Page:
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A.G. Morrisey Raises Alarm Over Fentanyl Influx Into West Virginia

Attorney General Patrick Morrisey (File Photo by Steven Allen Adams)

CHARLESTON — Attorney General Patrick Morrisey said Tuesday that West Virginia is seeing a dramatic uptick in the amount of fentanyl into the state, resulting in a spike of overdose deaths.

“This has been a real problem in our state, but it’s getting a lot worse,” Morrisey said during a press conference Tuesday afternoon to brief the press about the Attorney General’s Office working on a number of opioid-related court cases.

Morrisey said his office penned a letter to President Joe Biden regarding his concerns about fentanyl trafficking. Morrisey said his office is in contact with the federal Drug Enforcement Agency as well.

According to data compiled by the Attorney General’s Office, fentanyl overdose deaths are up in several counties, particularly in southern West Virginia and the Eastern Panhandle. Berkeley County saw a 102% increase in fentanyl deaths, from 46 in 2019 to 93 in 2020. Kanawha County saw a 100% increase, from 76 in 2019 to 152 in 2020.

The largest increase was in Logan County, which saw a 242% increase. Forty-one fentanyl deaths occurred in Logan County in 2020, compared to 12 in 2019.

Mercer County saw a 162% increase, with 34 deaths in 2020 compared to 13 deaths in 2019. According to the report, seven counties exceeded 1-in-1,000 drug deaths, and four counties had higher annual drug deaths than any in the history of the U.S. Centers for Disease Control and Prevention’s 20 years’ worth of data.

According to the National Institute on Drug Abuse, fentanyl is a synthetic opioid more powerful than morphine used to treat extreme pain. Illegally manufactured fentanyl is often combined with heroin, but too much fentanyl can cause fatal overdoses.

Morrisey placed the blame for the increase in fentanyl trafficking and deaths on Mexican drug cartels transporting fentanyl and fentanyl-laced drugs into West Virginia.

“We’re seeing that a lot of that fentanyl, as the administration work acknowledges, is smuggled overland across the southwest border and from the Mexican drug cartels. That’s a pretty big deal. The immigration problems you’re seeing at the border, that actually makes its way back up home here to West Virginia. We need to do something about it.”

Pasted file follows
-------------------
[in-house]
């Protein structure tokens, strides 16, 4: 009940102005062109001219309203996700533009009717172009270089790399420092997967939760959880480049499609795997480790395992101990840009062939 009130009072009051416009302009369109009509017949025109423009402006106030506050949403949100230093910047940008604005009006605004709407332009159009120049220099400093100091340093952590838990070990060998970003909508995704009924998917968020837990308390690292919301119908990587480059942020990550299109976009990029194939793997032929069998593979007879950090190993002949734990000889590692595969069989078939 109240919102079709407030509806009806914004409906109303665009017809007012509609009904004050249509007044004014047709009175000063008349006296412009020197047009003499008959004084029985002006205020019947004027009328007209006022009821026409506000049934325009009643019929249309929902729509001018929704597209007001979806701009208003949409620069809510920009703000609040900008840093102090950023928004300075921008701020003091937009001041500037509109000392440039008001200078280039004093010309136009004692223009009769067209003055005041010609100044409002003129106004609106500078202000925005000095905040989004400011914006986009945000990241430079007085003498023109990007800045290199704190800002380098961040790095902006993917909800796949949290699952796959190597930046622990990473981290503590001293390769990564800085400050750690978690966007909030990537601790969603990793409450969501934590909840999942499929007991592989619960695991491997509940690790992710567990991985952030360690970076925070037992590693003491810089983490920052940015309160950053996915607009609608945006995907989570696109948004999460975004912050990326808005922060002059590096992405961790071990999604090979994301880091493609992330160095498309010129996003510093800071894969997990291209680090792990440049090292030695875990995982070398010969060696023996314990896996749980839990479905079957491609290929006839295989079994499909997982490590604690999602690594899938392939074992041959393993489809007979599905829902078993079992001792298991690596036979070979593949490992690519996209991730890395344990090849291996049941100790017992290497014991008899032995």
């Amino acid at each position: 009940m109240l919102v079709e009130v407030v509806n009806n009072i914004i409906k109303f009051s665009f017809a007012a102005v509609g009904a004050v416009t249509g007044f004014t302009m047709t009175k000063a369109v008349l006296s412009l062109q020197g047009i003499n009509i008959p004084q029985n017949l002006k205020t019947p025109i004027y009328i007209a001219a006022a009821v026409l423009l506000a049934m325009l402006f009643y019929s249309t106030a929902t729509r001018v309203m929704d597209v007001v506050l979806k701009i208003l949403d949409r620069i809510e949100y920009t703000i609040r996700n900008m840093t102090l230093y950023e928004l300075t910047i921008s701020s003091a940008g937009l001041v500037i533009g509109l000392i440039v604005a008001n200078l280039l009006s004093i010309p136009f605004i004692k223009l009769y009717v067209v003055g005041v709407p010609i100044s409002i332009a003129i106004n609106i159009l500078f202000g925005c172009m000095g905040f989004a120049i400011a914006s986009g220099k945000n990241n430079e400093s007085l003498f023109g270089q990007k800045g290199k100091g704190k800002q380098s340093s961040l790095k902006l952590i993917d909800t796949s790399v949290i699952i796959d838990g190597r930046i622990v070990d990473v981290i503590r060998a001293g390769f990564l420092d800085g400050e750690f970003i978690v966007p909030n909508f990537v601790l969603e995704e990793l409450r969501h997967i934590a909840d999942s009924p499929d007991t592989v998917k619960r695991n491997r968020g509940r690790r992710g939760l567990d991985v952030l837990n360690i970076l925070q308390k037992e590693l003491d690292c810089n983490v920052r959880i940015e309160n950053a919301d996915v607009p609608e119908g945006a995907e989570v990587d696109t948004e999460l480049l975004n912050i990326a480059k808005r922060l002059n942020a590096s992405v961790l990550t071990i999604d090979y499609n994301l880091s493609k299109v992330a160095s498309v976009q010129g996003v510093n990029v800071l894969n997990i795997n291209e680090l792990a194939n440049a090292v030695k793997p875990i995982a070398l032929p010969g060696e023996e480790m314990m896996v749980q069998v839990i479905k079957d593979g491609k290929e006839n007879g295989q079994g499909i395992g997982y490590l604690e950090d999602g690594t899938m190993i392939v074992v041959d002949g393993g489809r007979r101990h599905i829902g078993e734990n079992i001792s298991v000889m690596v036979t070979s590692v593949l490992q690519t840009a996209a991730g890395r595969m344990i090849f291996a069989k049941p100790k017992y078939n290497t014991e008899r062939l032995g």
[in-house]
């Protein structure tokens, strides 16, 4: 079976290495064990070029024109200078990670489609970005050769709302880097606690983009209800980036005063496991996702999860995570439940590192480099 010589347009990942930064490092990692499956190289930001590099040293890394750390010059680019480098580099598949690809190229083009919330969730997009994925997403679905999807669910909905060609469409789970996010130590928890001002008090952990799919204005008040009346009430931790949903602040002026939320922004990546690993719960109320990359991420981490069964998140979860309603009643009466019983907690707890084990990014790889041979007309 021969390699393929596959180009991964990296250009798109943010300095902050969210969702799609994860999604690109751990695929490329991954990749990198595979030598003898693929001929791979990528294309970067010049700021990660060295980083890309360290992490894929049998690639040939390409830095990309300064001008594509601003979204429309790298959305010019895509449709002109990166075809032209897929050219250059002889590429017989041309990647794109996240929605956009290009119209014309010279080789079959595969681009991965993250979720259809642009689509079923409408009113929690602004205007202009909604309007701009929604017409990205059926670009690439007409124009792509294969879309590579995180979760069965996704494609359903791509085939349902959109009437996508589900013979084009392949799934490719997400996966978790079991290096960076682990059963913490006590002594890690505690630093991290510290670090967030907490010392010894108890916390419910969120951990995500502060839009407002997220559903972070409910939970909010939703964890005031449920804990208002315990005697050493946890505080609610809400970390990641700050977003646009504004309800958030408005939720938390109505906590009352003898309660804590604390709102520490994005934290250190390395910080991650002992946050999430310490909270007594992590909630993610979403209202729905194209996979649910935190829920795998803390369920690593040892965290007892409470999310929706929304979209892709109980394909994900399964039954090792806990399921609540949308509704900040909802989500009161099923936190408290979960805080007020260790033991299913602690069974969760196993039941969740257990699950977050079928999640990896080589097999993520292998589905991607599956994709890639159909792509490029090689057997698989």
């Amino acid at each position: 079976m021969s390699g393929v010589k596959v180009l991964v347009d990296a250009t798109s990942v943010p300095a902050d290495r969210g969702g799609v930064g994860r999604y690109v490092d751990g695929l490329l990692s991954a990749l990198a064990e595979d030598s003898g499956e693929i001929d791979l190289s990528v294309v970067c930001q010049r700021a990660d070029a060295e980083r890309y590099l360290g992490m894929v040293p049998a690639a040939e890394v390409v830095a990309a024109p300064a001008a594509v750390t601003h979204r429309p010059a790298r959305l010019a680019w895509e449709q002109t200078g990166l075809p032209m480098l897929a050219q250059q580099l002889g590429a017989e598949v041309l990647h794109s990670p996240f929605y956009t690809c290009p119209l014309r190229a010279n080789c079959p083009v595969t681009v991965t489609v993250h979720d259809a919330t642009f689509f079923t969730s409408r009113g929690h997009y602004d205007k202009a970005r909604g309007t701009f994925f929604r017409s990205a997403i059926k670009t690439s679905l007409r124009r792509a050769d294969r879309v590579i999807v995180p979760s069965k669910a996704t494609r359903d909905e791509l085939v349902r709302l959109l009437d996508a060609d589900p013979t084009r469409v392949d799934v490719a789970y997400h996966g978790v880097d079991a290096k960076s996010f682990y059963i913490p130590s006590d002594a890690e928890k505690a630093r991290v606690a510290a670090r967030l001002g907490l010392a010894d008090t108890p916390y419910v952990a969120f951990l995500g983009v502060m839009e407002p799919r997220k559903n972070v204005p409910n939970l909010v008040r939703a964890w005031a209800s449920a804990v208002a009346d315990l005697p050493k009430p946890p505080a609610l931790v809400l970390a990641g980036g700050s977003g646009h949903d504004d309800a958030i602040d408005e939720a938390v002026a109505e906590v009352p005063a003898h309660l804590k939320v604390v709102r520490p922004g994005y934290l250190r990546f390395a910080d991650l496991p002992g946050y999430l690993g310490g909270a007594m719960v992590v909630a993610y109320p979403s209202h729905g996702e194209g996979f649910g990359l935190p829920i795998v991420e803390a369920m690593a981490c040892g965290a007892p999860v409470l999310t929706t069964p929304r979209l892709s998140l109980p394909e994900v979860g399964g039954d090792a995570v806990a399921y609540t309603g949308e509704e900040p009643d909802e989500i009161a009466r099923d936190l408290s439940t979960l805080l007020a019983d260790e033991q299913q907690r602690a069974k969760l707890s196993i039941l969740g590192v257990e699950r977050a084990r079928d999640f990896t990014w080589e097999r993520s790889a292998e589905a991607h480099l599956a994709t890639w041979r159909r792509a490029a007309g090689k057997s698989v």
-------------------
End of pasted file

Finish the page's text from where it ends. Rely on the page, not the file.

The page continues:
Morrisey threatened legal action against the Biden administration for rescinding Migrant Protection Protocols in June, also known as the “remain in Mexico” policy, which sent migrants from Central and South America seeking asylum in the U.S. back to Mexico while they await immigration court proceedings.

“We sent the letter in. We’re waiting for a response,” Morrisey said. “If we don’t hear back soon, we’re very likely to go to court because we think we have an actionable claim as a result of how the Biden administration changed its ‘remain in Mexico’ program. The Biden administration is unfortunately deciding to not prioritize the fentanyl growth and the drug cartel problem.”

According to a fact sheet from the U.S. Sentencing Commission, 6.3% of drug trafficking cases in fiscal year 2020 involved fentanyl, with the number of fentanyl trafficking offenders increasing by 1,890.4% since fiscal year 2016. While 37.3% of fentanyl trafficking offenders were Hispanic, 40.5% were black. More than 83% of trafficking offenders were U.S. citizens.

Morrisey said he was pleased by the news Tuesday that Dr. Rahul Gupta, the former state health officer and commissioner of the Bureau of Public Health, was nominated by Biden to be the new director of the Office of National Drug Control Policy. While with the Department of Health and Human Resources, Gupta oversaw the state’s Office of Drug Control Policy.

“At least (Gupta) knows West Virginia,” Morrisey said. “I think (the Biden administration) needs to make progress. We’ll work with anyone to try to make things better. I’ve been very worried about the lack of focus coming from the administration. I hope it improves through additional appointments.”


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